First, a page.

I''ve lived in Florida 56 yrs and on sailboats 10+ along the ICW. Seen many boats struck and talked to people who were onboard or near during the strike. Boats I''ve looked at have had their aluminun masts melted and fiberglass hulls blown to pieces and sunk. Others were everything else from standing rigging bolts punched out to St Elmo''s Fire and no damage. The ones with "grounding wires" hanging into the water from a stay survived way better than those without...always.
When you get hit and it only takes out electronics it is a "feeder" strike. Study the numbers and you will see nothing survives a strike by the main bolt. It blows or melts everything from too much pressure or heat. The is no practical way to conduct that much juice to prevent damage.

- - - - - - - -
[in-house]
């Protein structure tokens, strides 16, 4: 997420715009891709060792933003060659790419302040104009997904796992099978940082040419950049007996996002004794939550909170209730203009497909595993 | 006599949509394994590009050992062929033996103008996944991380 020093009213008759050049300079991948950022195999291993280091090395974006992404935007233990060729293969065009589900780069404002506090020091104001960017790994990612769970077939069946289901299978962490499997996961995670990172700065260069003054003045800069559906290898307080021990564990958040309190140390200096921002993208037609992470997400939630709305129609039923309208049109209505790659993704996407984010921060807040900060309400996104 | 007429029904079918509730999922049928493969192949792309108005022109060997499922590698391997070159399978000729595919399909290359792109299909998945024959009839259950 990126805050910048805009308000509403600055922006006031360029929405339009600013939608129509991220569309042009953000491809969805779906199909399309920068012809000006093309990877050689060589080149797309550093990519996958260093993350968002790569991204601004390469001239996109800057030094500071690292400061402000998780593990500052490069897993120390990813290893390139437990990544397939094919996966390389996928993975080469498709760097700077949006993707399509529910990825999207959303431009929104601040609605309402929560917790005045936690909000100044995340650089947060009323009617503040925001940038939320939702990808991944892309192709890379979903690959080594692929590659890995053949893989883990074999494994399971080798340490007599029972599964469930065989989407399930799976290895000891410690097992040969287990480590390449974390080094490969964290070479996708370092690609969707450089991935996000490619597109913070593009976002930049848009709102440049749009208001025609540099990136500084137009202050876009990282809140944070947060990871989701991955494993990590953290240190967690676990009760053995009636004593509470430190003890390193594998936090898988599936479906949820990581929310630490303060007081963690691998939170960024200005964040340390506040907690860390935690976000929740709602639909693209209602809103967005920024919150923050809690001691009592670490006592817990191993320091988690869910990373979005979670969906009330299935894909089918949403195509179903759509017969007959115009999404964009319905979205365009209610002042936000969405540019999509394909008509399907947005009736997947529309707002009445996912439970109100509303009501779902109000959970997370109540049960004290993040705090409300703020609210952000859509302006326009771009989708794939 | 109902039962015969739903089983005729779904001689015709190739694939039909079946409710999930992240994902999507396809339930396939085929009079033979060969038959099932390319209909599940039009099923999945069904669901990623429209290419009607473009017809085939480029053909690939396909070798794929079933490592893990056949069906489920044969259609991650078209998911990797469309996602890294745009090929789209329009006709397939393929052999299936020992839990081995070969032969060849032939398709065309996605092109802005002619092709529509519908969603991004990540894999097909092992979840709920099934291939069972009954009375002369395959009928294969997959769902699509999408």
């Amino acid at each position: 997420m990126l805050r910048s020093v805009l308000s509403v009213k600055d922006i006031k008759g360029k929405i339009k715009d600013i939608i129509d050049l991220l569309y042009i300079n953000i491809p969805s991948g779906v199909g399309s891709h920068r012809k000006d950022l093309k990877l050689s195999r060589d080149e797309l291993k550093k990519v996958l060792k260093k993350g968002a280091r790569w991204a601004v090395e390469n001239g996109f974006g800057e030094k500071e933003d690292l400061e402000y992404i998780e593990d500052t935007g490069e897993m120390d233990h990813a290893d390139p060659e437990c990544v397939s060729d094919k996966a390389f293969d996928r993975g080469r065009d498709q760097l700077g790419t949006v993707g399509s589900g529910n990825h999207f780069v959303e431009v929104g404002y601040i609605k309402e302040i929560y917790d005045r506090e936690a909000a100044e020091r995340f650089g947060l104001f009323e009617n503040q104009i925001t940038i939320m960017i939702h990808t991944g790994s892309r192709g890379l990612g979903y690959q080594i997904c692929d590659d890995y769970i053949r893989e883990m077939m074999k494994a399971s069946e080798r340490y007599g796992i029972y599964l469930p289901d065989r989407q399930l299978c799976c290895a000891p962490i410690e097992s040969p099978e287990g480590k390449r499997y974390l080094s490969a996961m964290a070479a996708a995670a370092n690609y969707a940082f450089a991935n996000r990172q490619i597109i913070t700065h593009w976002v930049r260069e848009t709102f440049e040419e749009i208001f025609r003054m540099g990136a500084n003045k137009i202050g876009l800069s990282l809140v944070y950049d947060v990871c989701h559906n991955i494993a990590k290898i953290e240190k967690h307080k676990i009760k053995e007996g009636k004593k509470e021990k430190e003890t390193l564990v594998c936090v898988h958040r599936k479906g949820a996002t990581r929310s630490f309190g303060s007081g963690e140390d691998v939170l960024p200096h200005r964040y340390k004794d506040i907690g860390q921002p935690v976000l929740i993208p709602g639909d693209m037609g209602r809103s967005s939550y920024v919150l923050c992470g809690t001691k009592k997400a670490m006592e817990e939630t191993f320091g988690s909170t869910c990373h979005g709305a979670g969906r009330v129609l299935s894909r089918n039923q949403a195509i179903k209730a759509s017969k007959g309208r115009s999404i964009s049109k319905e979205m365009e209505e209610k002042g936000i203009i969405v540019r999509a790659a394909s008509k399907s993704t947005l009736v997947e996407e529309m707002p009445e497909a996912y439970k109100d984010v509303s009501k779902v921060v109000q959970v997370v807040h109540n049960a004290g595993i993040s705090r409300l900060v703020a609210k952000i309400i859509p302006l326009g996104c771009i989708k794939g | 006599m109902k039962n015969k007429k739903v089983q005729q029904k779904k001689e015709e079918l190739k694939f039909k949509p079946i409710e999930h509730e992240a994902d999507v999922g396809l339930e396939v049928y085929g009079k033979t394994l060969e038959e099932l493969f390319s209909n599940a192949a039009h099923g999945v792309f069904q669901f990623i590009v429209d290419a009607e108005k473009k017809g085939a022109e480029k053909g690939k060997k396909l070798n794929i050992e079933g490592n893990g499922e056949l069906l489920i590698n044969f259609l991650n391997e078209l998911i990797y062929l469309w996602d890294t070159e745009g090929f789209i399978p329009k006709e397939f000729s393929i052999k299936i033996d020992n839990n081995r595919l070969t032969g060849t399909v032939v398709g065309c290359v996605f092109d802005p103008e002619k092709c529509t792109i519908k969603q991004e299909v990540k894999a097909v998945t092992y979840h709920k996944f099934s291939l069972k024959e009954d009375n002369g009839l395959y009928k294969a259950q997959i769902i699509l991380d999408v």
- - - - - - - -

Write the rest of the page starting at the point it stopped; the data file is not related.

The only thing you can do is bleed static charge away and prevent attraction. The highest point will be struck if charged more than the surrounding areas. I put a handheld miliamp meter on an aluminum mast. Everytime the wind gusted the needle pegged showing static charge. The static bled off faster with a grounding wire clamped to the stay and dropped in the water compared to nothing in the water. Anyone can do this test on their own boat to see. An old electrical contractor/sailor showed me this. He did mostly high voltage and lightning protection for buildings and farms.